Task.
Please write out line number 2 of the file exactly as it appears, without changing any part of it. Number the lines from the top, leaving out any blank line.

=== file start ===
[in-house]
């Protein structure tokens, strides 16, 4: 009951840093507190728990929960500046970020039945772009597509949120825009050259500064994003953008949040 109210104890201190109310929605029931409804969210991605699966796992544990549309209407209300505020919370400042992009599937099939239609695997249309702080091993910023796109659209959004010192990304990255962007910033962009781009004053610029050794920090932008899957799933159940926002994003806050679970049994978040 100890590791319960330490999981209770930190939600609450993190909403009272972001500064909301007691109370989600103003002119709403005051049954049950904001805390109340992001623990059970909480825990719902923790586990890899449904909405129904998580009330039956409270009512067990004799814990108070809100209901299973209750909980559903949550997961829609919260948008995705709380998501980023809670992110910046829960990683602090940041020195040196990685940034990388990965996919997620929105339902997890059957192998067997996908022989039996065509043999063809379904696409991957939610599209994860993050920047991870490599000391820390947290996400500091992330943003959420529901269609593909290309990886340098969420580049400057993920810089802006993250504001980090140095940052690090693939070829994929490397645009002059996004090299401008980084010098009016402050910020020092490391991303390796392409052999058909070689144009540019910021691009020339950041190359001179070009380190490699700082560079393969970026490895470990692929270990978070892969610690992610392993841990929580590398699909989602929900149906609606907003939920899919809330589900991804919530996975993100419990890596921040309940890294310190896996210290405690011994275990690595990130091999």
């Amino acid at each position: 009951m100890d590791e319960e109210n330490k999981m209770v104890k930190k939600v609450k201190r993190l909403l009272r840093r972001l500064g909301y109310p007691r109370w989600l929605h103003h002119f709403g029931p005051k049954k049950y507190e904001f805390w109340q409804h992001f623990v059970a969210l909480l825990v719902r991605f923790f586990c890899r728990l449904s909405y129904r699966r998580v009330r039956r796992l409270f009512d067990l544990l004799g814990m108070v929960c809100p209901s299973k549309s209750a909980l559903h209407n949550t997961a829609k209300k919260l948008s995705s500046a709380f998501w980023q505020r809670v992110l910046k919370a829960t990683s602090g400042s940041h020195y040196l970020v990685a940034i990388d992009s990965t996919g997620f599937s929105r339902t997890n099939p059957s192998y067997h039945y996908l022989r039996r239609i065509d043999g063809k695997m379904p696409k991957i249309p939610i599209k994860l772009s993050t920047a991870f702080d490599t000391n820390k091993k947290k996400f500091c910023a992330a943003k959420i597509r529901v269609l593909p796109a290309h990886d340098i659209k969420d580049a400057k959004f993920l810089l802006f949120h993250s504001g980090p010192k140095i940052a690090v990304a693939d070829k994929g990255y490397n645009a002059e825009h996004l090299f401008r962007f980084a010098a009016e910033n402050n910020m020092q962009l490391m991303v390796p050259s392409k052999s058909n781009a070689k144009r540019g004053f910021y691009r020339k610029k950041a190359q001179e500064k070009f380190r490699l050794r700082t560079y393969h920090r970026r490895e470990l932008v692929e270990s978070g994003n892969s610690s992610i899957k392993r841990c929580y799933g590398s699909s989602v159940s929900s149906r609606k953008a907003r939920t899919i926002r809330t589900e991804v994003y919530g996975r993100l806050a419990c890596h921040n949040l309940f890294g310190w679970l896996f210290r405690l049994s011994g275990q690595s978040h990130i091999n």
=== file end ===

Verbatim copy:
């Protein structure tokens, strides 16, 4: 009951840093507190728990929960500046970020039945772009597509949120825009050259500064994003953008949040 109210104890201190109310929605029931409804969210991605699966796992544990549309209407209300505020919370400042992009599937099939239609695997249309702080091993910023796109659209959004010192990304990255962007910033962009781009004053610029050794920090932008899957799933159940926002994003806050679970049994978040 100890590791319960330490999981209770930190939600609450993190909403009272972001500064909301007691109370989600103003002119709403005051049954049950904001805390109340992001623990059970909480825990719902923790586990890899449904909405129904998580009330039956409270009512067990004799814990108070809100209901299973209750909980559903949550997961829609919260948008995705709380998501980023809670992110910046829960990683602090940041020195040196990685940034990388990965996919997620929105339902997890059957192998067997996908022989039996065509043999063809379904696409991957939610599209994860993050920047991870490599000391820390947290996400500091992330943003959420529901269609593909290309990886340098969420580049400057993920810089802006993250504001980090140095940052690090693939070829994929490397645009002059996004090299401008980084010098009016402050910020020092490391991303390796392409052999058909070689144009540019910021691009020339950041190359001179070009380190490699700082560079393969970026490895470990692929270990978070892969610690992610392993841990929580590398699909989602929900149906609606907003939920899919809330589900991804919530996975993100419990890596921040309940890294310190896996210290405690011994275990690595990130091999």